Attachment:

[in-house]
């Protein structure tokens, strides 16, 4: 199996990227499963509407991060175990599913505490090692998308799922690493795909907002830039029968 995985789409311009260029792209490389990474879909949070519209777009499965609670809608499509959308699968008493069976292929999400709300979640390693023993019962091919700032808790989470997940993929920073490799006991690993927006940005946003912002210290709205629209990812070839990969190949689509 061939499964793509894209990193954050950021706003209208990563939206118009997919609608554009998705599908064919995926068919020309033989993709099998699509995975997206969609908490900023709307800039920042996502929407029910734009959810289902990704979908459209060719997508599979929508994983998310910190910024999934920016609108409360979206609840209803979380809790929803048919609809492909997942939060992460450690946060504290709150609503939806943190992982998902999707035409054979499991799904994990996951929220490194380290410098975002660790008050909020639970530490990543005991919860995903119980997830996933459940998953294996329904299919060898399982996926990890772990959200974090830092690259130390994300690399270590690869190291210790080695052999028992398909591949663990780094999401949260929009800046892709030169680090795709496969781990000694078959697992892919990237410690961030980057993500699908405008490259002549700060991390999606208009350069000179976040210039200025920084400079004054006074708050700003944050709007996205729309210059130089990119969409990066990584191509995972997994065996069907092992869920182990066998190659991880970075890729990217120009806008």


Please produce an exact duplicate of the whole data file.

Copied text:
[in-house]
């Protein structure tokens, strides 16, 4: 199996990227499963509407991060175990599913505490090692998308799922690493795909907002830039029968 995985789409311009260029792209490389990474879909949070519209777009499965609670809608499509959308699968008493069976292929999400709300979640390693023993019962091919700032808790989470997940993929920073490799006991690993927006940005946003912002210290709205629209990812070839990969190949689509 061939499964793509894209990193954050950021706003209208990563939206118009997919609608554009998705599908064919995926068919020309033989993709099998699509995975997206969609908490900023709307800039920042996502929407029910734009959810289902990704979908459209060719997508599979929508994983998310910190910024999934920016609108409360979206609840209803979380809790929803048919609809492909997942939060992460450690946060504290709150609503939806943190992982998902999707035409054979499991799904994990996951929220490194380290410098975002660790008050909020639970530490990543005991919860995903119980997830996933459940998953294996329904299919060898399982996926990890772990959200974090830092690259130390994300690399270590690869190291210790080695052999028992398909591949663990780094999401949260929009800046892709030169680090795709496969781990000694078959697992892919990237410690961030980057993500699908405008490259002549700060991390999606208009350069000179976040210039200025920084400079004054006074708050700003944050709007996205729309210059130089990119969409990066990584191509995972997994065996069907092992869920182990066998190659991880970075890729990217120009806008």